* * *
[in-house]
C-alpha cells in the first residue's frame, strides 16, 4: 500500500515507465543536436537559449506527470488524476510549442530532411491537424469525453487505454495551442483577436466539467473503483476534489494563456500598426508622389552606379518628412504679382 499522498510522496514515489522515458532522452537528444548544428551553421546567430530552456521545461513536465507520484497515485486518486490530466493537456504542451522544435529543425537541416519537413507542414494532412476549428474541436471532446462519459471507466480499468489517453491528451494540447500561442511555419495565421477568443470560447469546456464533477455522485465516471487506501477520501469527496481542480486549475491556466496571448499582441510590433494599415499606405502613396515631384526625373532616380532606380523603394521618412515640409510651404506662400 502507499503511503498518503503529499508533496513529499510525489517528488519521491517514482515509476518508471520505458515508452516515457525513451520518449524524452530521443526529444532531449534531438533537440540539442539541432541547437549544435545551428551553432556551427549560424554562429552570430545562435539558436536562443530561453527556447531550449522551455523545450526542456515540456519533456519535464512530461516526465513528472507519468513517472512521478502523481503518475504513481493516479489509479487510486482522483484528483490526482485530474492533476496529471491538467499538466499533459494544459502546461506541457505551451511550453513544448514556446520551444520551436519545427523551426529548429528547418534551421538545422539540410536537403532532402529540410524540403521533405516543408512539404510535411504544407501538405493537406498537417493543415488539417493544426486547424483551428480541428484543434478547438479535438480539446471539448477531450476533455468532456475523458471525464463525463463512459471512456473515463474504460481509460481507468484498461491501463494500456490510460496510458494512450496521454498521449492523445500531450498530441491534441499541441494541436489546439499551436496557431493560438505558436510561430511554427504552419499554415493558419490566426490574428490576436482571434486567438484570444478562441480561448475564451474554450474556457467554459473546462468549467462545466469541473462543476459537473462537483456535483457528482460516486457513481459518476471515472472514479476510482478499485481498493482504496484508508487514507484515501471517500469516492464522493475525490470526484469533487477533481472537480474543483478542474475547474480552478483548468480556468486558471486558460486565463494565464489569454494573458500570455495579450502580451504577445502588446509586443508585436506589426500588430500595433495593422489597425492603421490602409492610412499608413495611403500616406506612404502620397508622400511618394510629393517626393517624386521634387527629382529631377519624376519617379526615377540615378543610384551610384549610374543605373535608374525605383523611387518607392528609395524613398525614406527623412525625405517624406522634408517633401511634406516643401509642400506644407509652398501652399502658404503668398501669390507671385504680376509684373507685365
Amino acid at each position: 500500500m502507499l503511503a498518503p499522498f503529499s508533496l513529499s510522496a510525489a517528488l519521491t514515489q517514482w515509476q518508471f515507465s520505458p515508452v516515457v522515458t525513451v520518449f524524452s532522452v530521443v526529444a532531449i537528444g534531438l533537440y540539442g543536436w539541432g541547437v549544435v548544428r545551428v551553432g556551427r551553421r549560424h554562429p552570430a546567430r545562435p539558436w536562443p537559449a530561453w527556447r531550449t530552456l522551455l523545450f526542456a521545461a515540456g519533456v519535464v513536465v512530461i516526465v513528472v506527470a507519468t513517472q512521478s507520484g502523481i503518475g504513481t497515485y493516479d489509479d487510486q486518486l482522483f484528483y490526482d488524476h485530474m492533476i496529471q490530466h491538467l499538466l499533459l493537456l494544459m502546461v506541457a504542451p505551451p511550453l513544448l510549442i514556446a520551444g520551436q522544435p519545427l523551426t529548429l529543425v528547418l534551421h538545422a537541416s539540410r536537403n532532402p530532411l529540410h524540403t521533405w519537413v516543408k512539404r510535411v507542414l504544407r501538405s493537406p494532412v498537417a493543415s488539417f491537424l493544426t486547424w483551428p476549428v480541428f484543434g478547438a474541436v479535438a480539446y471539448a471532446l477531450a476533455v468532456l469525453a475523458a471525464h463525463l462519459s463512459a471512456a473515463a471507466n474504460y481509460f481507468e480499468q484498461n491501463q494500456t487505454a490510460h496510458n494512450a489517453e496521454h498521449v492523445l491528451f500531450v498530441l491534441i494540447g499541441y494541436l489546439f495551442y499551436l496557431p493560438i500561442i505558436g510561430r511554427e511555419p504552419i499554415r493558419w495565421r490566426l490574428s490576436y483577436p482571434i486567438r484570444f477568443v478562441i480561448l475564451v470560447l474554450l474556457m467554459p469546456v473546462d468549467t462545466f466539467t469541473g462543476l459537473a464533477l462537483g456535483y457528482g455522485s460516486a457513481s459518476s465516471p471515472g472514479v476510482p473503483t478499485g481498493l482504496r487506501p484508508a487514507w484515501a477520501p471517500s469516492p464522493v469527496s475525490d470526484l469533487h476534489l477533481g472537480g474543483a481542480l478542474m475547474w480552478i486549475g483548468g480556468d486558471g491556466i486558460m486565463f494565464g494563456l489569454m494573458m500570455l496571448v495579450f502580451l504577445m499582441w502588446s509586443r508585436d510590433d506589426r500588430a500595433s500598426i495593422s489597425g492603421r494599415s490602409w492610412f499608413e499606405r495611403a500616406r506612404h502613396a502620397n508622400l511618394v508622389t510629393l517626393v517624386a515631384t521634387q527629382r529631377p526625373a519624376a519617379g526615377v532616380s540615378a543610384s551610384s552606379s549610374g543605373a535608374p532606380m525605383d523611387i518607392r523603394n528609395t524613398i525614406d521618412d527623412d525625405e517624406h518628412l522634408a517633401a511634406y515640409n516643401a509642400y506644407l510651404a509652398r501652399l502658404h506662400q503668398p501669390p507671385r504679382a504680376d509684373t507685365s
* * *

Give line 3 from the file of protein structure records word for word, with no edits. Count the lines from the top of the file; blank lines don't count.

Amino acid at each position: 500500500m502507499l503511503a498518503p499522498f503529499s508533496l513529499s510522496a510525489a517528488l519521491t514515489q517514482w515509476q518508471f515507465s520505458p515508452v516515457v522515458t525513451v520518449f524524452s532522452v530521443v526529444a532531449i537528444g534531438l533537440y540539442g543536436w539541432g541547437v549544435v548544428r545551428v551553432g556551427r551553421r549560424h554562429p552570430a546567430r545562435p539558436w536562443p537559449a530561453w527556447r531550449t530552456l522551455l523545450f526542456a521545461a515540456g519533456v519535464v513536465v512530461i516526465v513528472v506527470a507519468t513517472q512521478s507520484g502523481i503518475g504513481t497515485y493516479d489509479d487510486q486518486l482522483f484528483y490526482d488524476h485530474m492533476i496529471q490530466h491538467l499538466l499533459l493537456l494544459m502546461v506541457a504542451p505551451p511550453l513544448l510549442i514556446a520551444g520551436q522544435p519545427l523551426t529548429l529543425v528547418l534551421h538545422a537541416s539540410r536537403n532532402p530532411l529540410h524540403t521533405w519537413v516543408k512539404r510535411v507542414l504544407r501538405s493537406p494532412v498537417a493543415s488539417f491537424l493544426t486547424w483551428p476549428v480541428f484543434g478547438a474541436v479535438a480539446y471539448a471532446l477531450a476533455v468532456l469525453a475523458a471525464h463525463l462519459s463512459a471512456a473515463a471507466n474504460y481509460f481507468e480499468q484498461n491501463q494500456t487505454a490510460h496510458n494512450a489517453e496521454h498521449v492523445l491528451f500531450v498530441l491534441i494540447g499541441y494541436l489546439f495551442y499551436l496557431p493560438i500561442i505558436g510561430r511554427e511555419p504552419i499554415r493558419w495565421r490566426l490574428s490576436y483577436p482571434i486567438r484570444f477568443v478562441i480561448l475564451v470560447l474554450l474556457m467554459p469546456v473546462d468549467t462545466f466539467t469541473g462543476l459537473a464533477l462537483g456535483y457528482g455522485s460516486a457513481s459518476s465516471p471515472g472514479v476510482p473503483t478499485g481498493l482504496r487506501p484508508a487514507w484515501a477520501p471517500s469516492p464522493v469527496s475525490d470526484l469533487h476534489l477533481g472537480g474543483a481542480l478542474m475547474w480552478i486549475g483548468g480556468d486558471g491556466i486558460m486565463f494565464g494563456l489569454m494573458m500570455l496571448v495579450f502580451l504577445m499582441w502588446s509586443r508585436d510590433d506589426r500588430a500595433s500598426i495593422s489597425g492603421r494599415s490602409w492610412f499608413e499606405r495611403a500616406r506612404h502613396a502620397n508622400l511618394v508622389t510629393l517626393v517624386a515631384t521634387q527629382r529631377p526625373a519624376a519617379g526615377v532616380s540615378a543610384s551610384s552606379s549610374g543605373a535608374p532606380m525605383d523611387i518607392r523603394n528609395t524613398i525614406d521618412d527623412d525625405e517624406h518628412l522634408a517633401a511634406y515640409n516643401a509642400y506644407l510651404a509652398r501652399l502658404h506662400q503668398p501669390p507671385r504679382a504680376d509684373t507685365s